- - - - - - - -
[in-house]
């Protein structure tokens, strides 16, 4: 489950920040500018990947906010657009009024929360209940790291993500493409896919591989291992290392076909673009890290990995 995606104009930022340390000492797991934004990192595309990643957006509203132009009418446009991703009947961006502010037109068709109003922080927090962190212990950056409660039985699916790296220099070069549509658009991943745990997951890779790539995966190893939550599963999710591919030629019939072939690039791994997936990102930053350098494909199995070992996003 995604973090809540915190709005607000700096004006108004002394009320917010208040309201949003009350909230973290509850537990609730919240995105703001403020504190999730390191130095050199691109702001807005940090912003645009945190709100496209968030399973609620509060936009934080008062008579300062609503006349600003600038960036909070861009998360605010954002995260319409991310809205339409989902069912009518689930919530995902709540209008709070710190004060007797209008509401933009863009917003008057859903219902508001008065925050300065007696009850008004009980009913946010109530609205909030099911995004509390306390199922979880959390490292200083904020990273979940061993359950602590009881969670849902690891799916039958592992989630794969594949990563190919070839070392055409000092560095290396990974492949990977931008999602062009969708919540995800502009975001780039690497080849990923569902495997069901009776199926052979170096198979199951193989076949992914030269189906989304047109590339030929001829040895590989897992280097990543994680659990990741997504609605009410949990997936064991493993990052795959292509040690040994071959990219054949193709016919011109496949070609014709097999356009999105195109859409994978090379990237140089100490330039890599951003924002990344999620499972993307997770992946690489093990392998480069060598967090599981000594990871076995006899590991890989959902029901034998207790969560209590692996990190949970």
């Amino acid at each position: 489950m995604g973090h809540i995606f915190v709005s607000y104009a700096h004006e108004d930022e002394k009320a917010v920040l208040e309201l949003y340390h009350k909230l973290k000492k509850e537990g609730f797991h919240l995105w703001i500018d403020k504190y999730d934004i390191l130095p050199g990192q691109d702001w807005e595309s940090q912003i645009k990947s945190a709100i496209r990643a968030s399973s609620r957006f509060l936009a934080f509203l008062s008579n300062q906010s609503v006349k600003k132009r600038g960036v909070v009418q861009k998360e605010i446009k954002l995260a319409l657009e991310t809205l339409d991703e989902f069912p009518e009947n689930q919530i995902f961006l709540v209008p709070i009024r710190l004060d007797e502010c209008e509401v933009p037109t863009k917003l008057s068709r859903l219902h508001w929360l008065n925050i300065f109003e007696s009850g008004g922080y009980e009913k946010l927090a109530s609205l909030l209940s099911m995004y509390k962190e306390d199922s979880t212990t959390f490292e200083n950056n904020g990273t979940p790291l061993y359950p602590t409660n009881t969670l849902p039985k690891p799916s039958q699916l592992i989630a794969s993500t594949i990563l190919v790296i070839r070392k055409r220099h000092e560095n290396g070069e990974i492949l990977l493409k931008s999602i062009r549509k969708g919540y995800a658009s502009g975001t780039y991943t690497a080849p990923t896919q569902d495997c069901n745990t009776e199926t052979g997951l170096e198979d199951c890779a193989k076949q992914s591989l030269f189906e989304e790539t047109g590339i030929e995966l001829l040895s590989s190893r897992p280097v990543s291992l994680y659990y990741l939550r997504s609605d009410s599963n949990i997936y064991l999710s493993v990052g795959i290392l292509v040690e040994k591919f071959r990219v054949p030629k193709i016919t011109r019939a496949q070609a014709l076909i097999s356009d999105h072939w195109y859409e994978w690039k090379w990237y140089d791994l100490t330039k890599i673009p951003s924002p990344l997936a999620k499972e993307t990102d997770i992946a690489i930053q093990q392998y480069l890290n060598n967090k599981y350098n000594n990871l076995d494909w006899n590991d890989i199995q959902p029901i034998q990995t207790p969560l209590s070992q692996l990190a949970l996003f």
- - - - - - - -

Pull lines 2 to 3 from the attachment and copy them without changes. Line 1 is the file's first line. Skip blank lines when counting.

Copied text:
């Protein structure tokens, strides 16, 4: 489950920040500018990947906010657009009024929360209940790291993500493409896919591989291992290392076909673009890290990995 995606104009930022340390000492797991934004990192595309990643957006509203132009009418446009991703009947961006502010037109068709109003922080927090962190212990950056409660039985699916790296220099070069549509658009991943745990997951890779790539995966190893939550599963999710591919030629019939072939690039791994997936990102930053350098494909199995070992996003 995604973090809540915190709005607000700096004006108004002394009320917010208040309201949003009350909230973290509850537990609730919240995105703001403020504190999730390191130095050199691109702001807005940090912003645009945190709100496209968030399973609620509060936009934080008062008579300062609503006349600003600038960036909070861009998360605010954002995260319409991310809205339409989902069912009518689930919530995902709540209008709070710190004060007797209008509401933009863009917003008057859903219902508001008065925050300065007696009850008004009980009913946010109530609205909030099911995004509390306390199922979880959390490292200083904020990273979940061993359950602590009881969670849902690891799916039958592992989630794969594949990563190919070839070392055409000092560095290396990974492949990977931008999602062009969708919540995800502009975001780039690497080849990923569902495997069901009776199926052979170096198979199951193989076949992914030269189906989304047109590339030929001829040895590989897992280097990543994680659990990741997504609605009410949990997936064991493993990052795959292509040690040994071959990219054949193709016919011109496949070609014709097999356009999105195109859409994978090379990237140089100490330039890599951003924002990344999620499972993307997770992946690489093990392998480069060598967090599981000594990871076995006899590991890989959902029901034998207790969560209590692996990190949970």
């Amino acid at each position: 489950m995604g973090h809540i995606f915190v709005s607000y104009a700096h004006e108004d930022e002394k009320a917010v920040l208040e309201l949003y340390h009350k909230l973290k000492k509850e537990g609730f797991h919240l995105w703001i500018d403020k504190y999730d934004i390191l130095p050199g990192q691109d702001w807005e595309s940090q912003i645009k990947s945190a709100i496209r990643a968030s399973s609620r957006f509060l936009a934080f509203l008062s008579n300062q906010s609503v006349k600003k132009r600038g960036v909070v009418q861009k998360e605010i446009k954002l995260a319409l657009e991310t809205l339409d991703e989902f069912p009518e009947n689930q919530i995902f961006l709540v209008p709070i009024r710190l004060d007797e502010c209008e509401v933009p037109t863009k917003l008057s068709r859903l219902h508001w929360l008065n925050i300065f109003e007696s009850g008004g922080y009980e009913k946010l927090a109530s609205l909030l209940s099911m995004y509390k962190e306390d199922s979880t212990t959390f490292e200083n950056n904020g990273t979940p790291l061993y359950p602590t409660n009881t969670l849902p039985k690891p799916s039958q699916l592992i989630a794969s993500t594949i990563l190919v790296i070839r070392k055409r220099h000092e560095n290396g070069e990974i492949l990977l493409k931008s999602i062009r549509k969708g919540y995800a658009s502009g975001t780039y991943t690497a080849p990923t896919q569902d495997c069901n745990t009776e199926t052979g997951l170096e198979d199951c890779a193989k076949q992914s591989l030269f189906e989304e790539t047109g590339i030929e995966l001829l040895s590989s190893r897992p280097v990543s291992l994680y659990y990741l939550r997504s609605d009410s599963n949990i997936y064991l999710s493993v990052g795959i290392l292509v040690e040994k591919f071959r990219v054949p030629k193709i016919t011109r019939a496949q070609a014709l076909i097999s356009d999105h072939w195109y859409e994978w690039k090379w990237y140089d791994l100490t330039k890599i673009p951003s924002p990344l997936a999620k499972e993307t990102d997770i992946a690489i930053q093990q392998y480069l890290n060598n967090k599981y350098n000594n990871l076995d494909w006899n590991d890989i199995q959902p029901i034998q990995t207790p969560l209590s070992q692996l990190a949970l996003f």